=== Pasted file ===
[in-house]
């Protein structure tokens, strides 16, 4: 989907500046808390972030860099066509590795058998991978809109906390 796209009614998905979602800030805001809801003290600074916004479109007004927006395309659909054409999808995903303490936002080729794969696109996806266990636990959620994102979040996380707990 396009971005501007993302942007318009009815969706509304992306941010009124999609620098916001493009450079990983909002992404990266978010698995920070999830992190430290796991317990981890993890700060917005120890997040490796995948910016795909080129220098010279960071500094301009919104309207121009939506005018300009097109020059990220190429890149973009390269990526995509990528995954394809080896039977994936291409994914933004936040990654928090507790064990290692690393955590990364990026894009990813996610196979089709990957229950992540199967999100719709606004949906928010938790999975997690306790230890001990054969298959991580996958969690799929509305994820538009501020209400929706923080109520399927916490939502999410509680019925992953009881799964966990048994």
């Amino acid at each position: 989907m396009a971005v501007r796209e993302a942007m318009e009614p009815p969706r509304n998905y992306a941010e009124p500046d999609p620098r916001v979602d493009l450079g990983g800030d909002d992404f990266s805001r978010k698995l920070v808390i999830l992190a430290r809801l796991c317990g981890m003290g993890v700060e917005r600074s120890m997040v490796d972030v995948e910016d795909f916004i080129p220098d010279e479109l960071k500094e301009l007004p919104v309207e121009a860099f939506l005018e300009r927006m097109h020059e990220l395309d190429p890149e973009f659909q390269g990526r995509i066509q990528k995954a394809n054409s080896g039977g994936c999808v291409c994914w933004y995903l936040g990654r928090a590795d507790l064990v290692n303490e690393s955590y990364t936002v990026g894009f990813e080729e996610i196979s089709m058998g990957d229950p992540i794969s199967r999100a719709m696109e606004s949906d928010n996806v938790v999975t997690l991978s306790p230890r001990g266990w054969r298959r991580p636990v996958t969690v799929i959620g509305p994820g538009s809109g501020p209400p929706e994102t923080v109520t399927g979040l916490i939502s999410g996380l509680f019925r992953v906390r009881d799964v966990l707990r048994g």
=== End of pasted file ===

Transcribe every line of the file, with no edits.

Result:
[in-house]
């Protein structure tokens, strides 16, 4: 989907500046808390972030860099066509590795058998991978809109906390 796209009614998905979602800030805001809801003290600074916004479109007004927006395309659909054409999808995903303490936002080729794969696109996806266990636990959620994102979040996380707990 396009971005501007993302942007318009009815969706509304992306941010009124999609620098916001493009450079990983909002992404990266978010698995920070999830992190430290796991317990981890993890700060917005120890997040490796995948910016795909080129220098010279960071500094301009919104309207121009939506005018300009097109020059990220190429890149973009390269990526995509990528995954394809080896039977994936291409994914933004936040990654928090507790064990290692690393955590990364990026894009990813996610196979089709990957229950992540199967999100719709606004949906928010938790999975997690306790230890001990054969298959991580996958969690799929509305994820538009501020209400929706923080109520399927916490939502999410509680019925992953009881799964966990048994």
């Amino acid at each position: 989907m396009a971005v501007r796209e993302a942007m318009e009614p009815p969706r509304n998905y992306a941010e009124p500046d999609p620098r916001v979602d493009l450079g990983g800030d909002d992404f990266s805001r978010k698995l920070v808390i999830l992190a430290r809801l796991c317990g981890m003290g993890v700060e917005r600074s120890m997040v490796d972030v995948e910016d795909f916004i080129p220098d010279e479109l960071k500094e301009l007004p919104v309207e121009a860099f939506l005018e300009r927006m097109h020059e990220l395309d190429p890149e973009f659909q390269g990526r995509i066509q990528k995954a394809n054409s080896g039977g994936c999808v291409c994914w933004y995903l936040g990654r928090a590795d507790l064990v290692n303490e690393s955590y990364t936002v990026g894009f990813e080729e996610i196979s089709m058998g990957d229950p992540i794969s199967r999100a719709m696109e606004s949906d928010n996806v938790v999975t997690l991978s306790p230890r001990g266990w054969r298959r991580p636990v996958t969690v799929i959620g509305p994820g538009s809109g501020p209400p929706e994102t923080v109520t399927g979040l916490i939502s999410g996380l509680f019925r992953v906390r009881d799964v966990l707990r048994g």